2014 Review from the Buffalo News
As a result of another amazing year of the Nutcracker production, the Buffalo News delivered a rave review of the performance which can be viewed below.
I first saw "The Nutcracker" performed live more than 30 years ago, and my hazy recollection of that elementary school auditorium performance could be summarized in two words - creepy mice.
Suffice it to say, a lot has changed in three decades, chiefly my appreciation for one of the greatest holiday tales of all time.
The American Academy of Ballet brings its version of "The Nutcracker" to the University at Buffalo Center for the Arts this weekend, and those who bypassed holiday shopping for a few hours were treated to a magical afternoon of dance.
By now, you know the story: a Christmas Eve long ago, a family celebrating the trimming of the tree, and then young Clara (Emily Fretz) is given a nutcracker and drifts off to sleep before taking the audience on a magical adventure in her imagination.
There is so much to love about "The Nutcracker," and about this version in particular. Award-winning dancer Misa Kuranaga is absolutely breathtaking as the Sugar Plum Fairy. For every little girl in the audience with a burning desire to one day become a ballerina, Kuranaga fans the flames with a performance that is absolutely mesmerizing.
Joining her to headline the talented cast is New York City Ballet Principal Dancer Daniel Ulbricht (the Mouse King and Cavalier). Together, the two close out the show with a series of dances, both together and solo, that on Saturday drew a thunderous applause from the full house. The power and precision with which they both dance is matched only by the grace with which they effortlessly glide across the stage - the crowd hanging on their every pirouette.
But lets not rush things; the beauty of this story begins back in the living room of the Stahlbaum family.
Director Maris Battaglia has her hands full. She is charged with bringing together dancers from a half-dozen local studios, blending them with the immensely talented students of the American Academy of Ballet, and dropping in the star power of Kuranaga and Ulbricht. It could be a recipe for chaos or one for brilliance onstage, and under Battaglia's tutelage, the latter is the case.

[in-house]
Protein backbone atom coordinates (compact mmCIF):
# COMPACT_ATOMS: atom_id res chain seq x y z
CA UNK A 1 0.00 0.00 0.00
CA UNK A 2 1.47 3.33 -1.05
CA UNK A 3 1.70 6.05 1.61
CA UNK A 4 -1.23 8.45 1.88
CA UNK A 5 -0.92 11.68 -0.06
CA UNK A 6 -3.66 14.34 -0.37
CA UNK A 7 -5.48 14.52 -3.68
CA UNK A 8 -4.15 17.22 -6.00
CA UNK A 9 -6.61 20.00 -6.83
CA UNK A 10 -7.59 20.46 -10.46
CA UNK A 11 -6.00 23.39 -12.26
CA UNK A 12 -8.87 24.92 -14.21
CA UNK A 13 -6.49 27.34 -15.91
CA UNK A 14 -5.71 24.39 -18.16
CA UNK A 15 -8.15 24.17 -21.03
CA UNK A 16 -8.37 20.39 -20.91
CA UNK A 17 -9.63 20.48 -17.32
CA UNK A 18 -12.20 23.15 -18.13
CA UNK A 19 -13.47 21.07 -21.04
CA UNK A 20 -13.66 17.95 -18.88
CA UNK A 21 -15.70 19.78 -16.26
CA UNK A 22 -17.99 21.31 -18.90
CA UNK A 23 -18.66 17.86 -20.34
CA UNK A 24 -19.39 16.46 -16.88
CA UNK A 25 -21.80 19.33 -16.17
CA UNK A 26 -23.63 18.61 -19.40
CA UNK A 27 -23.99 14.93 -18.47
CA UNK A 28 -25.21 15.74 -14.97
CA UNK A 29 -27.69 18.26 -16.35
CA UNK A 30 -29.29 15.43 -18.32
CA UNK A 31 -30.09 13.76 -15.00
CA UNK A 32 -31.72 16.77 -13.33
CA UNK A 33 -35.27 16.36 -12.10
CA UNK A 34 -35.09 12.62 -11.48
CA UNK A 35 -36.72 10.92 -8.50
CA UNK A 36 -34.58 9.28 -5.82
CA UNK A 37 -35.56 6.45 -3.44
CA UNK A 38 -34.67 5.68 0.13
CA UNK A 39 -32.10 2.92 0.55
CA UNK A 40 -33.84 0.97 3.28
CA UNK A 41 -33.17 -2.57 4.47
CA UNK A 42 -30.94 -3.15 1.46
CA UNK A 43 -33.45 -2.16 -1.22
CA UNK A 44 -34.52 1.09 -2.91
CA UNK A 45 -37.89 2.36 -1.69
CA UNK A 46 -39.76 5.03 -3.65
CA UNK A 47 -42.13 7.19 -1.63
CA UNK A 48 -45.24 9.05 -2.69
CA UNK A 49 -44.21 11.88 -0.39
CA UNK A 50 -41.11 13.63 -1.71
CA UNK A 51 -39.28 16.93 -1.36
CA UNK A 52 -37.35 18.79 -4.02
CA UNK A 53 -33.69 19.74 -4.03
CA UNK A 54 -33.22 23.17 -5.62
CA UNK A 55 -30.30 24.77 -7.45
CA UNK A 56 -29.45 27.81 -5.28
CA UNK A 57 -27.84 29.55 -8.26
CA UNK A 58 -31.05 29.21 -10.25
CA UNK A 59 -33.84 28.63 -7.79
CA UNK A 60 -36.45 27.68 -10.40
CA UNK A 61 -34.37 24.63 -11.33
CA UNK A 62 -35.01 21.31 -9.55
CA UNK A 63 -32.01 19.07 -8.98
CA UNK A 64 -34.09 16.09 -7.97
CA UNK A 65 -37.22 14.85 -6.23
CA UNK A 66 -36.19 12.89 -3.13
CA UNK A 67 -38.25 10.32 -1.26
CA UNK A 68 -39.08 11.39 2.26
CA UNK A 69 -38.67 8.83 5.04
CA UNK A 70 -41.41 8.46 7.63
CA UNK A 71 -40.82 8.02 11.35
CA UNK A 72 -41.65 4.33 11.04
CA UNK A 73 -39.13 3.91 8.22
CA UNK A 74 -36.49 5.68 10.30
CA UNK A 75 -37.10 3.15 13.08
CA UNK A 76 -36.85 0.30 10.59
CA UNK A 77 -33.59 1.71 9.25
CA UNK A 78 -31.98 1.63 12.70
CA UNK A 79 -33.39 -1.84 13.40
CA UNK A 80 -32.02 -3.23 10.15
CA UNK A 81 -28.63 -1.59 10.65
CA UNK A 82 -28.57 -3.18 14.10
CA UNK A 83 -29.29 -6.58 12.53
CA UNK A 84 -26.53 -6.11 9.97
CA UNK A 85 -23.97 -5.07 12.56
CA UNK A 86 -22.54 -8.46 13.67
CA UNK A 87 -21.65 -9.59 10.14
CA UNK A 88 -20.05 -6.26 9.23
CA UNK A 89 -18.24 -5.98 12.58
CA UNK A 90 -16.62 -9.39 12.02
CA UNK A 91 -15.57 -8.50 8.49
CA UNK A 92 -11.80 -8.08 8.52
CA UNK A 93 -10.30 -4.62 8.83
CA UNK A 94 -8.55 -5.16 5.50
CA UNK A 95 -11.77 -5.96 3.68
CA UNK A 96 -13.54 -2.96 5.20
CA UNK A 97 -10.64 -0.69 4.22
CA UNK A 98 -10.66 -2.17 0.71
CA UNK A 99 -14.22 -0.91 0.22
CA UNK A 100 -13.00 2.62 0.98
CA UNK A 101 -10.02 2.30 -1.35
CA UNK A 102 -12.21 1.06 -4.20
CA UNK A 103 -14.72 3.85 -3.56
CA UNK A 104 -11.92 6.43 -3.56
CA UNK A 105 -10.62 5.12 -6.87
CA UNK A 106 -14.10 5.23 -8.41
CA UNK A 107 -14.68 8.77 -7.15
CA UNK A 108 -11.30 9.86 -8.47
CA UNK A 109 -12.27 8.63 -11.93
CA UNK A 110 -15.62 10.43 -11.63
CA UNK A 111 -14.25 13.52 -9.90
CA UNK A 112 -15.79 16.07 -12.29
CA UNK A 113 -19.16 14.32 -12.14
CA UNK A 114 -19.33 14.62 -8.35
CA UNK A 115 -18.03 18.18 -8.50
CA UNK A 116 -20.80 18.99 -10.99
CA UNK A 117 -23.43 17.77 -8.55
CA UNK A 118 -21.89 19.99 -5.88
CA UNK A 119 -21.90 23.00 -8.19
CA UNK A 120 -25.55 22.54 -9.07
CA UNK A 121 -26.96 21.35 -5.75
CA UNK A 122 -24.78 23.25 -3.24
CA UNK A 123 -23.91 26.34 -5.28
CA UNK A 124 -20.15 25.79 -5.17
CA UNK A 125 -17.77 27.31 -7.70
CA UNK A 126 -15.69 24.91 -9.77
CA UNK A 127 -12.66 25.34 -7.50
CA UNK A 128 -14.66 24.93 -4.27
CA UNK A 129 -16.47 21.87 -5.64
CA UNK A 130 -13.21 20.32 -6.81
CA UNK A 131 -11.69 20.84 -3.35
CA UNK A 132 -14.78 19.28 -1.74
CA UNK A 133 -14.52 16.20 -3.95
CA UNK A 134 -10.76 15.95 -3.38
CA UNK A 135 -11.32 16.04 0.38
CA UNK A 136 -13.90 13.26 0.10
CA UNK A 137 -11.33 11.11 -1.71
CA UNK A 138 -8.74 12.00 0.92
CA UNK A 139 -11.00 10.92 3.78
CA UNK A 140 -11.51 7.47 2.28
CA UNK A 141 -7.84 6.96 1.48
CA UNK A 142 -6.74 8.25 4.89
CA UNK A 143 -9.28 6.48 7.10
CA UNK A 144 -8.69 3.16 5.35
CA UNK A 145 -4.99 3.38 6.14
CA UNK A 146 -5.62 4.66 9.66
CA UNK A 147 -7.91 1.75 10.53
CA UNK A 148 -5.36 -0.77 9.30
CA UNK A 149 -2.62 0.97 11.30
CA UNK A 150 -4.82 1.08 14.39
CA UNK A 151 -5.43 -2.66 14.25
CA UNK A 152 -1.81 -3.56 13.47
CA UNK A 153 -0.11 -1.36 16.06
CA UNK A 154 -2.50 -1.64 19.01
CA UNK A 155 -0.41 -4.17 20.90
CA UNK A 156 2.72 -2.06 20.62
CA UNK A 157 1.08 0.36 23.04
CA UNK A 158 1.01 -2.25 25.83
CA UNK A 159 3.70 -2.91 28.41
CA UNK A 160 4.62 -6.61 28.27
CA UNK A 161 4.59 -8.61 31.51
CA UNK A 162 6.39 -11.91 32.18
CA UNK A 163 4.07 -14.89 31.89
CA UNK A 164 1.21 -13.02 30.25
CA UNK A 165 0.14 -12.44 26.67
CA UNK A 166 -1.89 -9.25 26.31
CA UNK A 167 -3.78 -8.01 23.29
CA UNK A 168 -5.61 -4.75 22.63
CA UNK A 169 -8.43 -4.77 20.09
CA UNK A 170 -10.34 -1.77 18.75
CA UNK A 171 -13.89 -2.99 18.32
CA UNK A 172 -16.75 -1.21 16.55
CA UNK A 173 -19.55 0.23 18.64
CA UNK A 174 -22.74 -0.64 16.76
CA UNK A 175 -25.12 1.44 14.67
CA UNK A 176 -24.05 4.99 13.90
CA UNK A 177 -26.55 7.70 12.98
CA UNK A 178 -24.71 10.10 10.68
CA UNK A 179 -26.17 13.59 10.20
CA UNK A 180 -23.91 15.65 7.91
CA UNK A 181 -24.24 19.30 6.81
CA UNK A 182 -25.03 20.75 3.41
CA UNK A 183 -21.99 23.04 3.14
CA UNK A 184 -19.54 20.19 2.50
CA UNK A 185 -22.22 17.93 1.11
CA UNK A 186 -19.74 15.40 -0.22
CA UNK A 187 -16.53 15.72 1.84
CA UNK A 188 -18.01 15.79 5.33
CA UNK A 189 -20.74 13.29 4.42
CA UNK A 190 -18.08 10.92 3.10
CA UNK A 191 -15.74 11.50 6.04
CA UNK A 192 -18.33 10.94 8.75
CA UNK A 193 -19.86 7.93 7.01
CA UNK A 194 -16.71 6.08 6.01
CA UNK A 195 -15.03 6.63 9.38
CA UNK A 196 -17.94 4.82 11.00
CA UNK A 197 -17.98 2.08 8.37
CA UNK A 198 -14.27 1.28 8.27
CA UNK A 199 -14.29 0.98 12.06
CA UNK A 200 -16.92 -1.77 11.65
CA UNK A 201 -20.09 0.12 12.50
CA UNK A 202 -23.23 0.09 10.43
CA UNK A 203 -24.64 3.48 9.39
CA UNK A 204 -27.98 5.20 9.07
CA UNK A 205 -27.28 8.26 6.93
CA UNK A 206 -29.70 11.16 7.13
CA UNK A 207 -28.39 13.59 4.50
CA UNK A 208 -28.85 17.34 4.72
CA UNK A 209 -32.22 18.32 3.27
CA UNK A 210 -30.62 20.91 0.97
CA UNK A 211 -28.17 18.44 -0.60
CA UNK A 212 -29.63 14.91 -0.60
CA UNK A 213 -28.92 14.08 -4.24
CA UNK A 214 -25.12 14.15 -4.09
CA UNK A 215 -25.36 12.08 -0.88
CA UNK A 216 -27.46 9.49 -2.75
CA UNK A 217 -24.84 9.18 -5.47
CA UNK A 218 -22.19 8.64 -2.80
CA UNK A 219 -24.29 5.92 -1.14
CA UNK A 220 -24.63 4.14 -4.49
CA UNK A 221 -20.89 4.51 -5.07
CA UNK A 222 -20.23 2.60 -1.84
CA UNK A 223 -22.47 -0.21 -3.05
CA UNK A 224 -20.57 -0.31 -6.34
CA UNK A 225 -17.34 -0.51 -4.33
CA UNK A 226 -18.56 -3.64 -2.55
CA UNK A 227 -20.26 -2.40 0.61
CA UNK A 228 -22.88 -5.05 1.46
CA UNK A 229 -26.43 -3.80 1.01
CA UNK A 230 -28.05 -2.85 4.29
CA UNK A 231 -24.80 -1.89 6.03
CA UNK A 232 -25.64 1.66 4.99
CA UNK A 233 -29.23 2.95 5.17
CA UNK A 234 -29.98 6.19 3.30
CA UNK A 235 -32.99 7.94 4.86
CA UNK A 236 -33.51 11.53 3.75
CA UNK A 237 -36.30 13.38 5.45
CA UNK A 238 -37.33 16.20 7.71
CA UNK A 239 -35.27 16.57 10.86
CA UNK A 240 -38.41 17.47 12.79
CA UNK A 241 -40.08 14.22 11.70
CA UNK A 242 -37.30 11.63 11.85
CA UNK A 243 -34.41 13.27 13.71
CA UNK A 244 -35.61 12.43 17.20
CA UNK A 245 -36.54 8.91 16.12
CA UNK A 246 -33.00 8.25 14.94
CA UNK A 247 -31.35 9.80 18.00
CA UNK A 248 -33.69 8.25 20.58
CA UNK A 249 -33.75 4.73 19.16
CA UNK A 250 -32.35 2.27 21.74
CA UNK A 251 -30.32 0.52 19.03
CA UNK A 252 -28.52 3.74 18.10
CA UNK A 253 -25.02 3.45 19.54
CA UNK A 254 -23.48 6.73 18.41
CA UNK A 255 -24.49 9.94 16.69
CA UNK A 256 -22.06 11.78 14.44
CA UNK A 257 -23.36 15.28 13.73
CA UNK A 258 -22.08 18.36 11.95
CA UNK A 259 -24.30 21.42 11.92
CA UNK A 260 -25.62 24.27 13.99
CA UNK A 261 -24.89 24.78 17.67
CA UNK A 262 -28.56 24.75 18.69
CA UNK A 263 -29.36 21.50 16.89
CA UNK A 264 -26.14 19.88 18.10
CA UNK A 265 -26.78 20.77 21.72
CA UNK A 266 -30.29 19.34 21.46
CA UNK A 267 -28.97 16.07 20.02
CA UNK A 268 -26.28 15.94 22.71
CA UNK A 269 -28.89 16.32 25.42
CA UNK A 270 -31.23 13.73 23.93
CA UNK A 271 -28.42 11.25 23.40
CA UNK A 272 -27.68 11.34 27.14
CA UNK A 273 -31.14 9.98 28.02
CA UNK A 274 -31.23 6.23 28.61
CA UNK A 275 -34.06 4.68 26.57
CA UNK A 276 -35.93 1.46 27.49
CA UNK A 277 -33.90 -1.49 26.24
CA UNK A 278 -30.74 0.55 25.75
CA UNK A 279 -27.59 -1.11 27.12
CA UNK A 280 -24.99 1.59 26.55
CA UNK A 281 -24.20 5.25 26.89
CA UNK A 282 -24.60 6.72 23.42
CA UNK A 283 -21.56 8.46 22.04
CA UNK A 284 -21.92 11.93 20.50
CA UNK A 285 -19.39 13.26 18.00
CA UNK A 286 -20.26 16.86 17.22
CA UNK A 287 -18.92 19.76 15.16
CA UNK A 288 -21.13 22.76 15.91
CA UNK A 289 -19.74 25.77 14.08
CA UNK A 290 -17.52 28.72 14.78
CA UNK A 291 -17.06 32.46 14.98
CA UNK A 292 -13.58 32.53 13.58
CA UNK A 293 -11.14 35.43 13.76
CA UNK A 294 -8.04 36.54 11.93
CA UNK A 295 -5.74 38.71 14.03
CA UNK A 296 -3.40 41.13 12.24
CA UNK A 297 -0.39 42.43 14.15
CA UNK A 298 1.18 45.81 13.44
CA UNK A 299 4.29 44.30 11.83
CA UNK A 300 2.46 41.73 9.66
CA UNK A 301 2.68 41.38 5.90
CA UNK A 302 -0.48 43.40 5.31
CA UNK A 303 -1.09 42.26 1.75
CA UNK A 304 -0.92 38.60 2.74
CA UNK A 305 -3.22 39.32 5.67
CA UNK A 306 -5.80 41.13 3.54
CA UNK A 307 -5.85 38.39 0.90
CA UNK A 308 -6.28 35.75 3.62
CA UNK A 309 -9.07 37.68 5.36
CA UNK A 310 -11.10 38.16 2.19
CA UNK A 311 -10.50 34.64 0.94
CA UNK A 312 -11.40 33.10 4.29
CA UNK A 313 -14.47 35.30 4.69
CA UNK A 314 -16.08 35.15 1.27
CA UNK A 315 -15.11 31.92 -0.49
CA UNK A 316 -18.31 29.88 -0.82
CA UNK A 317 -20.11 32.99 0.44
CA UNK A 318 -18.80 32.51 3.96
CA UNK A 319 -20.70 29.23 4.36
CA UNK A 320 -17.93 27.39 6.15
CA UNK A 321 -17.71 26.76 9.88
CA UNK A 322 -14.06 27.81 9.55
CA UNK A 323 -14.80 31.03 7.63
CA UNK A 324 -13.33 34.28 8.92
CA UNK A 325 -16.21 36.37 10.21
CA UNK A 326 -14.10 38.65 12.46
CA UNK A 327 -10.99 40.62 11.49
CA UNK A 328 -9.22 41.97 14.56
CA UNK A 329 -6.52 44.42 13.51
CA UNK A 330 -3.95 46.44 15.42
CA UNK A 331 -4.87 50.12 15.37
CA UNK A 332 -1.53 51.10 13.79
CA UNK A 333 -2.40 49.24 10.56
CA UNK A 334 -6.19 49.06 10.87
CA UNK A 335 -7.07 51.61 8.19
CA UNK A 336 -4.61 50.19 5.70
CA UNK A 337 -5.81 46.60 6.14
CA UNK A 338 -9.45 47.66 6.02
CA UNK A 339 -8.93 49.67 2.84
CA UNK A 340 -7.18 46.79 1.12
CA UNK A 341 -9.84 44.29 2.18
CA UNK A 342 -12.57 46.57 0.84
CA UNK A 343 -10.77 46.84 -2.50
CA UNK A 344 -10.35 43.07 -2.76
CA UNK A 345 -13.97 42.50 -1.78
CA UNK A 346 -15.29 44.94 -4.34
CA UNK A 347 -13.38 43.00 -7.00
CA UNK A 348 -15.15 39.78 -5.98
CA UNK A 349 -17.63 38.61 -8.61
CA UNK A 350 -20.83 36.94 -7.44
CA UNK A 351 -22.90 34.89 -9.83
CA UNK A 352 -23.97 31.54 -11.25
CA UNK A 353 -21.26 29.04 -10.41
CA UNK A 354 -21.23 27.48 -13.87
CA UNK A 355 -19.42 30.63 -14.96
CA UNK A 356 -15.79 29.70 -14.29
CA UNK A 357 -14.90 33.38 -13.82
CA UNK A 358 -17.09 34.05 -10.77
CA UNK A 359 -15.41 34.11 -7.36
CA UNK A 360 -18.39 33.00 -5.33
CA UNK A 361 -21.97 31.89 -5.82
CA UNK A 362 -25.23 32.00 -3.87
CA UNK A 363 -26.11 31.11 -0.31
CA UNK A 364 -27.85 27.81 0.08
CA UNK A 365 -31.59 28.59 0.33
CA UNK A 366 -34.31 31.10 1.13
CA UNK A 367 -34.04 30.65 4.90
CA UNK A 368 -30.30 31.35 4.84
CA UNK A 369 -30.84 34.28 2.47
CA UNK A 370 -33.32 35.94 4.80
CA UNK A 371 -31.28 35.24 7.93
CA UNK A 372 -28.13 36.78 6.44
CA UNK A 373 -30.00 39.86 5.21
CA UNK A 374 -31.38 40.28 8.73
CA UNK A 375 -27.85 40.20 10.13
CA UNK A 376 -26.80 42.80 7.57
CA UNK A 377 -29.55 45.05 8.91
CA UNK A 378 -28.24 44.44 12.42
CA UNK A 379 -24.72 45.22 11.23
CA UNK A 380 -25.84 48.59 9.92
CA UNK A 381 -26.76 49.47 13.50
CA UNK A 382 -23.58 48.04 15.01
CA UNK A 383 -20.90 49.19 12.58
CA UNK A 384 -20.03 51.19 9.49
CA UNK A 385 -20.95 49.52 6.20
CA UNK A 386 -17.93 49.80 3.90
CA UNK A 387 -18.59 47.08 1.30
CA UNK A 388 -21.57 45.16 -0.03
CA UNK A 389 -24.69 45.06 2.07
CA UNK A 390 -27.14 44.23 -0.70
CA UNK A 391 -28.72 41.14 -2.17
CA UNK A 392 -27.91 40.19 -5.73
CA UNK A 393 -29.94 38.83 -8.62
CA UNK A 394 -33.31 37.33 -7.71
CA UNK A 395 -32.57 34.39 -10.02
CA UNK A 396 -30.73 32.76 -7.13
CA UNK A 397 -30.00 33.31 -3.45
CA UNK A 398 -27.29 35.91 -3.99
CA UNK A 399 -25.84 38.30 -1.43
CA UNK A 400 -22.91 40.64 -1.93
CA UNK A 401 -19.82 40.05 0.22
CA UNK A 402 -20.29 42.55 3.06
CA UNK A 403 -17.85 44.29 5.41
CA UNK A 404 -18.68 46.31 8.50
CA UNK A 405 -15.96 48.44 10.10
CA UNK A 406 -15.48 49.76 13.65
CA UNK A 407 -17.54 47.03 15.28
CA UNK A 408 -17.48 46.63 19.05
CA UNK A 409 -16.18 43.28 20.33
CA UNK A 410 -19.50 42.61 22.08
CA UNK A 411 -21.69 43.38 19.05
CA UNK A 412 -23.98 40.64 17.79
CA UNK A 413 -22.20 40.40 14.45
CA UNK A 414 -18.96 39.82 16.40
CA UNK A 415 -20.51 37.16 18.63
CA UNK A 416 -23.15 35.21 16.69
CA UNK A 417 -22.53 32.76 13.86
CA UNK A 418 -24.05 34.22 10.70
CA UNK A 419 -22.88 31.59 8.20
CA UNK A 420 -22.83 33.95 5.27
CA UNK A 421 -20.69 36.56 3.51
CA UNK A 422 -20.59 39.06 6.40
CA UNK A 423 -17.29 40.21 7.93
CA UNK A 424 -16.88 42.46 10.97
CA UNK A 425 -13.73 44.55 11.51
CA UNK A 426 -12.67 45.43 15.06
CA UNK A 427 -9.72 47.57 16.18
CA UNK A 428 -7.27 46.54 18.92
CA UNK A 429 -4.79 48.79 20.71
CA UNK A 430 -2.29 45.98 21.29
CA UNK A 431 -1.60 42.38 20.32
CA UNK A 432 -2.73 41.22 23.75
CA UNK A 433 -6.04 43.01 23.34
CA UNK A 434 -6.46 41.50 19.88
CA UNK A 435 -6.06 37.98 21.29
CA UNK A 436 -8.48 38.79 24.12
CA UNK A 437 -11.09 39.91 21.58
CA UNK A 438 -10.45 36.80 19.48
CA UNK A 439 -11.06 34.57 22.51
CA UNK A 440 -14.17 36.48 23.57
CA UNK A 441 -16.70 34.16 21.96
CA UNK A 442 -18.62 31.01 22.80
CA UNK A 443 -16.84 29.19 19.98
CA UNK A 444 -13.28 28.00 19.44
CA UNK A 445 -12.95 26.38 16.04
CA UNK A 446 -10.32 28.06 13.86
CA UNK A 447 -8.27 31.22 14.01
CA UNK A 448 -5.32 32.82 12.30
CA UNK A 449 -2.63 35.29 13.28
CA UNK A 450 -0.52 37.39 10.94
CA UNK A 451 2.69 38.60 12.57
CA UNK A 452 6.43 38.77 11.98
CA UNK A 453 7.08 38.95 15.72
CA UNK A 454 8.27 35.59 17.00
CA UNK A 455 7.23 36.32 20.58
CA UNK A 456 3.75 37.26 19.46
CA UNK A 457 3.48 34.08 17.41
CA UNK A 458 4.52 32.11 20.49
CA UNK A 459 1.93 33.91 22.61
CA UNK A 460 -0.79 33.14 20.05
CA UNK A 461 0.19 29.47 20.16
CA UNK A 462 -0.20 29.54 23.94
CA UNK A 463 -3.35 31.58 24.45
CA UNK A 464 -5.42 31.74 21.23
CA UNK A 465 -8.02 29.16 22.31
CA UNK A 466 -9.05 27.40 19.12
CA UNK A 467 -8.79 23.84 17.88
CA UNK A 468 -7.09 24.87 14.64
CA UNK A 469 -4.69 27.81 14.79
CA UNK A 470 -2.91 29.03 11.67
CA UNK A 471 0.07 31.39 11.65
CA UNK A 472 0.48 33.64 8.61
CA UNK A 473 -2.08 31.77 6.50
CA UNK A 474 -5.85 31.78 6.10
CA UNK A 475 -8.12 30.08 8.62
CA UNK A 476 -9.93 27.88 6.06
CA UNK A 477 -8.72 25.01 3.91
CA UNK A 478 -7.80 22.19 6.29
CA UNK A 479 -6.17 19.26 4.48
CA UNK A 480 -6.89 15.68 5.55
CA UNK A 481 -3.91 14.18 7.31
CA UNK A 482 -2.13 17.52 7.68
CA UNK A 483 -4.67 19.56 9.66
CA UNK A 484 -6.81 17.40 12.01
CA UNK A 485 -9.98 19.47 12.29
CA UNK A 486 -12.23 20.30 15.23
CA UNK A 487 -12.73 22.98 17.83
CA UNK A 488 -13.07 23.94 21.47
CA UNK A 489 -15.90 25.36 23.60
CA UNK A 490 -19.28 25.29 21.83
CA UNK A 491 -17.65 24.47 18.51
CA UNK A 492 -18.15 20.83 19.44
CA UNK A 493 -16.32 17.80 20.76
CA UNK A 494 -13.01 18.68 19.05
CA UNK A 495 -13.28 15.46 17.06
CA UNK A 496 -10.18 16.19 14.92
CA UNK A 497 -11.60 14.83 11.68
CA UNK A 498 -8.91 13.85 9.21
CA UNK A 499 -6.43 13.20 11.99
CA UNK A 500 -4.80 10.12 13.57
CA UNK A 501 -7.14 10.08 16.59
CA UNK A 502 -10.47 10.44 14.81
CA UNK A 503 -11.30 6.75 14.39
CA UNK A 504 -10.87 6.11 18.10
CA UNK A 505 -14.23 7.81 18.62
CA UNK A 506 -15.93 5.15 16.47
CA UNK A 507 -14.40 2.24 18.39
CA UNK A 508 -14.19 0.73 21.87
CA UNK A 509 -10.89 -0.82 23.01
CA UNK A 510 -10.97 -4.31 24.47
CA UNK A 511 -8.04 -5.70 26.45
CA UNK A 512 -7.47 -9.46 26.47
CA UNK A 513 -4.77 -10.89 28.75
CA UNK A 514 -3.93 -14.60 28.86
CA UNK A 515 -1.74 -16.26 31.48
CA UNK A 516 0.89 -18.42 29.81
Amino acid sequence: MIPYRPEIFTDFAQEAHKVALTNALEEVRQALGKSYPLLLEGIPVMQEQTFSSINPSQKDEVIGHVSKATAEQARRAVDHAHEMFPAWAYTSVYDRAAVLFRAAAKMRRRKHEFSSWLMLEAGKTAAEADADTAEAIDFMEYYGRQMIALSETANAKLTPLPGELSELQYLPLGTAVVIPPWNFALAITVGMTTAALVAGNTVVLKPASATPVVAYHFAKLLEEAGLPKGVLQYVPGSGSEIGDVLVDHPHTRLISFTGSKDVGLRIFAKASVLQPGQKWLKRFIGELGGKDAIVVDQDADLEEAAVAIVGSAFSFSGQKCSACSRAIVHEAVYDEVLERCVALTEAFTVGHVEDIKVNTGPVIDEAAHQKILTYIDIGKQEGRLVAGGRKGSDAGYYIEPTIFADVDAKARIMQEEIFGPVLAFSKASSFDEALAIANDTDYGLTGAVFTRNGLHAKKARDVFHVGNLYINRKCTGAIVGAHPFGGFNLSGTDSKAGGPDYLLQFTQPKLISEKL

Act 1 is made unforgettable thanks, in part, to the famed snowflake dance. There is something amazing about two-dozen dancers in white, snow drifting down from the rafters, dancing to hauntingly powerful, timeless music. Kudos as well to Philip Wackerfuss, who offers a nice turn as the sinisterly spooky Herr Drosselmeyer.
But Act 2 is where this production really finds its legs and soars. Opening to heavenly angels, the audience is treated to perhaps the best example of the three strengths of this performance - a beautifully intricate set, gorgeous costumes and, of course, a talented troupe of dancers.
As the slumbering Clara takes us on a world tour, with stops in Holland, China, Spain and France, each dancer seems determined to outshine those who came before, an increasingly difficult task given the talent on stage.
The scene that takes the cake - or better yet, the candy cane - is a visit to Santa's workshop at the North Pole. You'll love watching the smiles on their faces and the spring in their steps as these young and dancers let loose with a high-energy, whimsical performance, set to a jazz-infused version of "Santa Claus is Coming to Town."
Living in an age of 24-hour technology and nonstop communication, in a world where the average person speaks between 7,000 and 20,000 words per day, you might be hesitant to take your little ones to a show in which actions - not words - tell the story. Don't be.
"The Nutcracker" will leave them in awe from the opening scene until Clara awakens from her magical journey through dreamland.